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coldplay - iMag effects brought to the next level

Coldplay’s shows are famous for their spectacle, grand scale and innovation, and the ‘Music of the Spheres’ world tour was no exception. FRAY Studio used all our expertise, and our comprehensive design and real-time visuals toolkit, to make the show’s video production match the band’s ambition, in collaboration with the show’s creative team.

‘iMag’ (Image MAGnification) live video is often utilised as a way of bringing the audiences closer to performers in large-scale concerts. It is mostly used to display medium and close-up shots and to focus on details of the show. For the ‘Music of the Spheres’ stadium tour iMag footage played a central role as it was constantly displayed on some or all of the show’s eight LED screens, and for some numbers it was the only imagery they displayed.

iMag Effects Brought To the Next Level

Using Notch software, FRAY Studio created a variety of unique grades and looks for each song of the setlist. We also produced dynamic real-time visual effects that worked with the narrative arc of the show and added elements of stylized hyper-realism to the multi-camera feed of the band. These techniques created the colourful, prismatic, trail effects of ‘Paradise’ and ‘Sky Full of Stars’, the motion-generated particles of ‘Biutyful’, the gritty audio-reactive video distortions of ‘People Of The Pride’, the psychedelic, rainbow colour effects of ‘Charlie Brown’ as well as the live recording capture and reverse playback of the band and the audience in ‘The Scientist’ (a nod to the original music video) and other unique effects.

Over 30 iMAG looks and/or real-time effects were created by FRAY for the show. We also worked to implement the technical workflow for compositing rendered content and the live video feed together in sophisticated ways. FRAY also streamlined the Notch technical workflow, allowing for iMAG and video output to be displayed correctly even on screens with very different resolutions, depending on the geometry of the LED surfaces. This was particularly required with the many sphere-shaped LED screens and was achieved by incorporating Notch’s UV camera capabilities into a content/pixel map that was then transferred into Disguise.

Biutyful: The Show’s Closing Visuals

FRAY Studio’s content bookmarked the show, providing visuals for both the opening moments of the show with ‘Incoming Transmission’ and for the closing number ‘Biuytful. For ‘Biutyful’ the world of ‘Flora’ was created and animated using the powerful tools of Unreal Engine. This allowed us to quickly realise a sophisticated, stylised look with near photo-realistic finishing. The art direction and narrative of the visuals explored the corners of planet ‘Flora’, showing the swift, magical blossoming of its alien plants and flowers and alluding to the power of nature on our own planet. The importance of the natural world was a central theme of The Music of the Spheres World Tour as Coldplay aimed to raise awareness of environmental issues and make the tour as eco-friendly as possible.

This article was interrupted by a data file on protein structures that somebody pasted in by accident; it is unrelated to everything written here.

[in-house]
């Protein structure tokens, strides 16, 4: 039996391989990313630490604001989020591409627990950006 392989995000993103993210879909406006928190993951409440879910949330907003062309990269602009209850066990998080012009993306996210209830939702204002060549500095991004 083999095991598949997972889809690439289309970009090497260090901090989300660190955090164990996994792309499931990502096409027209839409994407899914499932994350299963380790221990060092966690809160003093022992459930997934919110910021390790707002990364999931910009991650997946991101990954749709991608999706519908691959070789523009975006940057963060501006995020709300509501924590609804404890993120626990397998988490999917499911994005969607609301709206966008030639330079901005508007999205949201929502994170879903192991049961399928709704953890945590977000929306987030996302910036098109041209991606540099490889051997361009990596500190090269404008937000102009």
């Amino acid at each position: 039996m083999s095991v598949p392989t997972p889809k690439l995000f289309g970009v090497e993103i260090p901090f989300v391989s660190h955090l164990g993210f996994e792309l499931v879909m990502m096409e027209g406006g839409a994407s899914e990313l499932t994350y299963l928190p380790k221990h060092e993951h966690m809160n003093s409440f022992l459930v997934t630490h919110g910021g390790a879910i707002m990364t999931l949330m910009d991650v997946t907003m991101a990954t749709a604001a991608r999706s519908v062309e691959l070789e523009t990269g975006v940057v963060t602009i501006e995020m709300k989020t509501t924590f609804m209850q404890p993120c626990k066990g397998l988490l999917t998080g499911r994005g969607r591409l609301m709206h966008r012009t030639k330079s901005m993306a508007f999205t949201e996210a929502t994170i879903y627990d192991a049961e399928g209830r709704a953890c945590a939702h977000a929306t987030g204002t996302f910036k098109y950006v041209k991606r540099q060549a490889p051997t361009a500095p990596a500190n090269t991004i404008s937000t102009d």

Dance Party: An Energy Emitting Interactive Game

One of the ways that the tour looked to raise awareness of sustainability was through the incorporation of two kinetic dance floors. These were operated using pressure-sensitive tiles that generated energy when they were stepped or danced on. In the hours before the concert began audience members were encouraged to come and dance on the kinetic floors and cycle on the power bikes, generating energy to help power the show. Data showing how much power was generated was received and interpreted live, as OSC data. This data was used to create a live competition to entertain the audience before the show started.

FRAY used Notch to interpret and display this data in a stylised and fun way on giant, circular iMag screens on both sides of the stage. Firstly, live joules data was received and accumulated to show the total amount of energy generated over the 4 minute dance game. Secondly, we created a live speedometer, with a bar that got higher or lower depending on the amount of energy the audience was producing. The speedometer was designed to encourage the crowd with effects like glowing pulses and particles which appeared as the energy level rose. Finally, we displayed an animated battery which slowly filled up in response to the amount of energy generated.

In addition to these generative elements the screens displayed text showing the current location of the show, the winner of the energy-generating dance game, and also hosted a live-camera IMAG feed of the crowd on the kinetic dance floors and power bikes.

As well as the over-all energy generated by the kinetic floor, each individual tile and quadrant also produced a trigger. FRAY used this data to create a single canvas of eight separately triggered pieces of content in Notch. This was then feed-mapped in Disguise to various strands of the LED strips that adorned the kinetic floors and power bikes, providing another way of showcasing the audience’s participation


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